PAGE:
Dyke was among a number of public figures who condemned Scudamore for the contents of the emails after they were leaked to a Sunday newspaper on May 11.
The Premier League confirmed on Monday that Scudamore, 54, will not be punished for the incident.
"Last week, the FA made it clear that Mr Scudamore was not an employee of the Football Association and, as such, we had no position in terms of employment policy or taking disciplinary action," Dyke said in an official statement. "We were of the view that was a matter for the Premier League and we asked them to keep us informed of the actions they were taking.
"In terms of wider FA disciplinary action, it was advised that the FA does not as a matter of policy consider private communications sent with a legitimate expectation of privacy to amount to professional misconduct. The FA has applied this policy on an ongoing basis and in relation to numerous other cases.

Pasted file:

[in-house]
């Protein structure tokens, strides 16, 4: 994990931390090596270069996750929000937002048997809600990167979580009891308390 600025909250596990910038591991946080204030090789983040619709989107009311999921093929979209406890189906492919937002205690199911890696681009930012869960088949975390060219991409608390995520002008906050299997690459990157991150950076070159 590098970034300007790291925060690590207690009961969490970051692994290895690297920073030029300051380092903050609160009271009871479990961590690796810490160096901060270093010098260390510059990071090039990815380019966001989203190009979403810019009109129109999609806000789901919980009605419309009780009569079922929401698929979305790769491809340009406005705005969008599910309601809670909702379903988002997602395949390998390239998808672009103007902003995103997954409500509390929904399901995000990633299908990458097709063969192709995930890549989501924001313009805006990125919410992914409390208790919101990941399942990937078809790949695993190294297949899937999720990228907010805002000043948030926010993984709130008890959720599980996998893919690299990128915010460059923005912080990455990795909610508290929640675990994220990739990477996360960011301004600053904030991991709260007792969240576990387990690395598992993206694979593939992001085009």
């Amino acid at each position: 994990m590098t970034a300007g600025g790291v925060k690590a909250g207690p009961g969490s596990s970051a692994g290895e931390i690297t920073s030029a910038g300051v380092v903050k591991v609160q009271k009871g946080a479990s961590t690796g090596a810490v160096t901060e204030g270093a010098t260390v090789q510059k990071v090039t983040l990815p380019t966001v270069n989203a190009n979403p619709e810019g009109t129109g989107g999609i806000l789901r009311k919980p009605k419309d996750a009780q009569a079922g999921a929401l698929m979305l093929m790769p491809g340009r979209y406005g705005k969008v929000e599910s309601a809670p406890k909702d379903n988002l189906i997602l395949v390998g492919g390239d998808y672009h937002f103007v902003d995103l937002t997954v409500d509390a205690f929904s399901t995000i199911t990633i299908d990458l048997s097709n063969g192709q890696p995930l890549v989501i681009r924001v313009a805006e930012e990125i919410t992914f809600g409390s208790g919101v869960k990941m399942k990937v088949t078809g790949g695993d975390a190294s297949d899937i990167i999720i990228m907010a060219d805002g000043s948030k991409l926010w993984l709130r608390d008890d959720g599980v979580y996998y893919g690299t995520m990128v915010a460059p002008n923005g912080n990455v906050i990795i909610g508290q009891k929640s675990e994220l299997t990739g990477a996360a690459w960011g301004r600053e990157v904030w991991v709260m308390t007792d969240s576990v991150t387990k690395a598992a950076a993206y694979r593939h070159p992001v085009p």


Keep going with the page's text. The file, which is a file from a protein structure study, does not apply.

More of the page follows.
"This morning Peter McCormick, the acting chairman of the Premier League, came to see me at Wembley to explain the process by which the league has investigated the whole matter and how it reached the decision it made yesterday afternoon.
"He assured me they had followed proper process under their own employment and disciplinary rules and had conducted a thorough investigation."
Scudamore's former PA, who leaked the emails, claimed on Tuesday that she was disappointed by the Premier League's reaction to the incident.